A controversial new software, the Onboard Evidence and Sentencing Trajectory system (EAST) is currently being tested in Stateline and select jurisdictions throughout the state. The system, still in its infancy, is designed to cut incarceration, trial and administrative costs by giving officers the flexibility to project expenses associated with an arrest. With EAST, an officer can access a full list of priors, aliases and past addresses by entering an offender’s name and thumbprint into the system.
What’s new about EAST is its powerful operating system and ability to link with data warehouses throughout the nation. In the time it takes to pull out a taser, EAST can analyze an alleged crime, provide a ballpark conviction and estimate the cost of an arrest, detention, trial and inevitable appeal. That, say proponents, will reduce enforcement costs dramatically and bring a virtual end to the backlog in local courts.
But, wait. It gets better.
By choosing the Insta-Judge feature, an arresting officer can immediately obtain a conviction and probable sentence, accurate to within three years. That sentence, when feasible, can be legally implemented by clicking the DO IT NOW! button which gives an arresting officer the authority to circumvent costly administrative procedures and carry out any recommended punishment, including summary execution.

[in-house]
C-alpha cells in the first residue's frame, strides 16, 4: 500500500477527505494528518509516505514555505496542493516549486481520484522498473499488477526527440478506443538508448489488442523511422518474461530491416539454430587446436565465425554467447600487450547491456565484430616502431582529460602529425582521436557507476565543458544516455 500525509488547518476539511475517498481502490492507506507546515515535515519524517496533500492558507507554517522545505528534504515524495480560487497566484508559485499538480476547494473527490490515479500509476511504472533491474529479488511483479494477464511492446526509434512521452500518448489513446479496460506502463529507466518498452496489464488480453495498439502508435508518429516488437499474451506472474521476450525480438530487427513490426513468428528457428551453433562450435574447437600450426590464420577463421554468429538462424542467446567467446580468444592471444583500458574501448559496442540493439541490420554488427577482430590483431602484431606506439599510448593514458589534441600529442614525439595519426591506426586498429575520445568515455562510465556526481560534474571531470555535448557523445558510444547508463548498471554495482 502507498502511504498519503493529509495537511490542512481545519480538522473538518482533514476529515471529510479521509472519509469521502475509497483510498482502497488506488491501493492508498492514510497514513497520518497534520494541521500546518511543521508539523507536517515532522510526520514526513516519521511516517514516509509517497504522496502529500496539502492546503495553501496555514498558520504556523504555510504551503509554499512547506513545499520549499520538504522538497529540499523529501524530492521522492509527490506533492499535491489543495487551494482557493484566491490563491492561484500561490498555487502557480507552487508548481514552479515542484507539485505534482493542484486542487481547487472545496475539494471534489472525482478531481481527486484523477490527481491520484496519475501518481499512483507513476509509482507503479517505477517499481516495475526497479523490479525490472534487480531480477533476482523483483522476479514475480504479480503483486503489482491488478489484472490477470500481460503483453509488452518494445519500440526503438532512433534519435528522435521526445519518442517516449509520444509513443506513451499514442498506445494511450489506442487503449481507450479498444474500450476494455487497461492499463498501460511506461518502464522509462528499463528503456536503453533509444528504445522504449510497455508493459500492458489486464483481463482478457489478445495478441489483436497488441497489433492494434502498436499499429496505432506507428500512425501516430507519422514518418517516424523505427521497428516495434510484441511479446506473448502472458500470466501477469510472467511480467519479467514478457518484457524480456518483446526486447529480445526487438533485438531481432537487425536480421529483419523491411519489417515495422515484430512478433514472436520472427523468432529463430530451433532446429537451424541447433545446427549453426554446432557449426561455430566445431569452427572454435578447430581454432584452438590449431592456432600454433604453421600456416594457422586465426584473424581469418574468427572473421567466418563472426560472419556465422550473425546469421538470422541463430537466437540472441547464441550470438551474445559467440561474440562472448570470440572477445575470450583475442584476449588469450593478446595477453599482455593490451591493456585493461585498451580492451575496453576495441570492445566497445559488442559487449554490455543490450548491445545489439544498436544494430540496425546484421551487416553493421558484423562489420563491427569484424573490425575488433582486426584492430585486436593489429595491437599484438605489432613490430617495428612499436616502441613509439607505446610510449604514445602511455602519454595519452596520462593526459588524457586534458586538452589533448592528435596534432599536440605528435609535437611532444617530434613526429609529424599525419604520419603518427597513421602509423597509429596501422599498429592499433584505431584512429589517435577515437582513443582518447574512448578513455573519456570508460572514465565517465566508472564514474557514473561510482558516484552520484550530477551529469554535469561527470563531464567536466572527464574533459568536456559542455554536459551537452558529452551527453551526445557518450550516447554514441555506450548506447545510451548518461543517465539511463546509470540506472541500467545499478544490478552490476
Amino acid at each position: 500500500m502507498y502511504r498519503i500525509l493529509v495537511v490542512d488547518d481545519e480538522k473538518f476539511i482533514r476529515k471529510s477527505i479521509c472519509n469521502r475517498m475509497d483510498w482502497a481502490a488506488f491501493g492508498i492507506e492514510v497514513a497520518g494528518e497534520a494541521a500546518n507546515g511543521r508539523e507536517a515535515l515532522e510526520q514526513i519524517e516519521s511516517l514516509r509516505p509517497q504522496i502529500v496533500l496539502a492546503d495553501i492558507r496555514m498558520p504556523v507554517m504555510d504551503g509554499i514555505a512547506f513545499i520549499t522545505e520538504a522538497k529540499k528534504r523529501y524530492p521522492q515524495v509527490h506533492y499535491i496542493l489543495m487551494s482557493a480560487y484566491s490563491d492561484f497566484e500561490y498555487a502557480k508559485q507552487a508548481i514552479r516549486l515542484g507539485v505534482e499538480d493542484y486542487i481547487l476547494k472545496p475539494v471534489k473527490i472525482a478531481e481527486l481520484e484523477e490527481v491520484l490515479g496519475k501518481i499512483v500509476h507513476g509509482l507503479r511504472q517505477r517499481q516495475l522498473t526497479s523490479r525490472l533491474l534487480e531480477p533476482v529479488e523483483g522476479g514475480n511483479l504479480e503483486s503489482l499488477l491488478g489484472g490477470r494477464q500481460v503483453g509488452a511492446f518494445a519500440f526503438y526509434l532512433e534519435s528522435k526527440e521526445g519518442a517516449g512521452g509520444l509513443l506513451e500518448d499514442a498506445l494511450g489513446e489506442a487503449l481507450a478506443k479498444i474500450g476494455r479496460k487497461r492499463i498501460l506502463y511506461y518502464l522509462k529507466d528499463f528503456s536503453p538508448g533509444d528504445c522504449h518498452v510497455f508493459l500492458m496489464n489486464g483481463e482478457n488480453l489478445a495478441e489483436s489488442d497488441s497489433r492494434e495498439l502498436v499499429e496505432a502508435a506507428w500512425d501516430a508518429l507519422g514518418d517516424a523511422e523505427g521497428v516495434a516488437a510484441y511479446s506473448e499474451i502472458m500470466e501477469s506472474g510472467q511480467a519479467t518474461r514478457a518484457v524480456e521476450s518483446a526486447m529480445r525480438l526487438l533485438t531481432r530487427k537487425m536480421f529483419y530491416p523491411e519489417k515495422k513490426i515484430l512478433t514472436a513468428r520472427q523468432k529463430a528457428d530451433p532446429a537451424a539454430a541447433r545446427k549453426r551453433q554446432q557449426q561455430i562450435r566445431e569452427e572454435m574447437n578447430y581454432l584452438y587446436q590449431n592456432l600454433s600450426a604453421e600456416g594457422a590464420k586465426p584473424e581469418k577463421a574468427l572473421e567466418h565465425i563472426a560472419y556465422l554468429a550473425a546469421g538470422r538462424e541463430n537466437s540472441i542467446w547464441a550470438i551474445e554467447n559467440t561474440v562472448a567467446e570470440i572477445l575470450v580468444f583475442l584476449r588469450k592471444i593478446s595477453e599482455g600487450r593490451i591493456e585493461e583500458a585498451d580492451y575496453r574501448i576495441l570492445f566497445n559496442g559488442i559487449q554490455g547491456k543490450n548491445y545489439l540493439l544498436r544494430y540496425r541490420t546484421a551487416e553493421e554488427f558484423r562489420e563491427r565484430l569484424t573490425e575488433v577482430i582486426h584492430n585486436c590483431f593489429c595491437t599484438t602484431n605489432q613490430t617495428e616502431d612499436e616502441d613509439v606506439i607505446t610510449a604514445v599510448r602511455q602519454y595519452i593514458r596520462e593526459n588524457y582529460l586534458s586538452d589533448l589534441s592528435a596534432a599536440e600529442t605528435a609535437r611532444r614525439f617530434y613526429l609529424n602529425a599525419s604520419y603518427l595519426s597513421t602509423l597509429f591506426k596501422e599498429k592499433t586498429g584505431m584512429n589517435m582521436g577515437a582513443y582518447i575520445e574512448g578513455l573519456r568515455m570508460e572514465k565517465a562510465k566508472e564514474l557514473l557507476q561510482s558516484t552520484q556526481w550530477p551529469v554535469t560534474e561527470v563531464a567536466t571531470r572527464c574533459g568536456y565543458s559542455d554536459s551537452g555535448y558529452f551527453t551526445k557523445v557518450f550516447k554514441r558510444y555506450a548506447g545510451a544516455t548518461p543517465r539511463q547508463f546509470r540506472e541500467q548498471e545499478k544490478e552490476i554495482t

That has many Bill of Rights buffs up in arms. “It’s too much power to give police,” whines Rebeccas Koons, head of the local lesbian group, Lavender Condition, and daughter of avowed Balto socialist, Jasper Koons. “It turns cops into judge, jury and executioner, and threatens our way of life.”
But Sheriff “Big Dog” Ramsey, who’s urged Mayor Ornrey and the Town Supervisors to lobby for the new software, dismissed such sentiments as hysterical.
“The crime rate in Flubug is through the roof. Pretty soon we’ll be dumping criminals back on the streets. What do you want me to do, let some relic like the Constitution tie my hands?”
Citing the ever-rising crime rate in Down County, Ramsey gushed over the projected success of the Stateline model, which combines the sophisticated software system with a groundbreaking Charter Jail program. That program, which lets private citizens deed all or part of their property to the Department of Corrections to become defacto guards, has resulted in a mini-boom in the depressed condo market and driven the local crime rate to levels not seen since the second World War.
“No matter how you slice it,” Ramsey concludes. “Something has to be done. And Stateline just might have the answer.”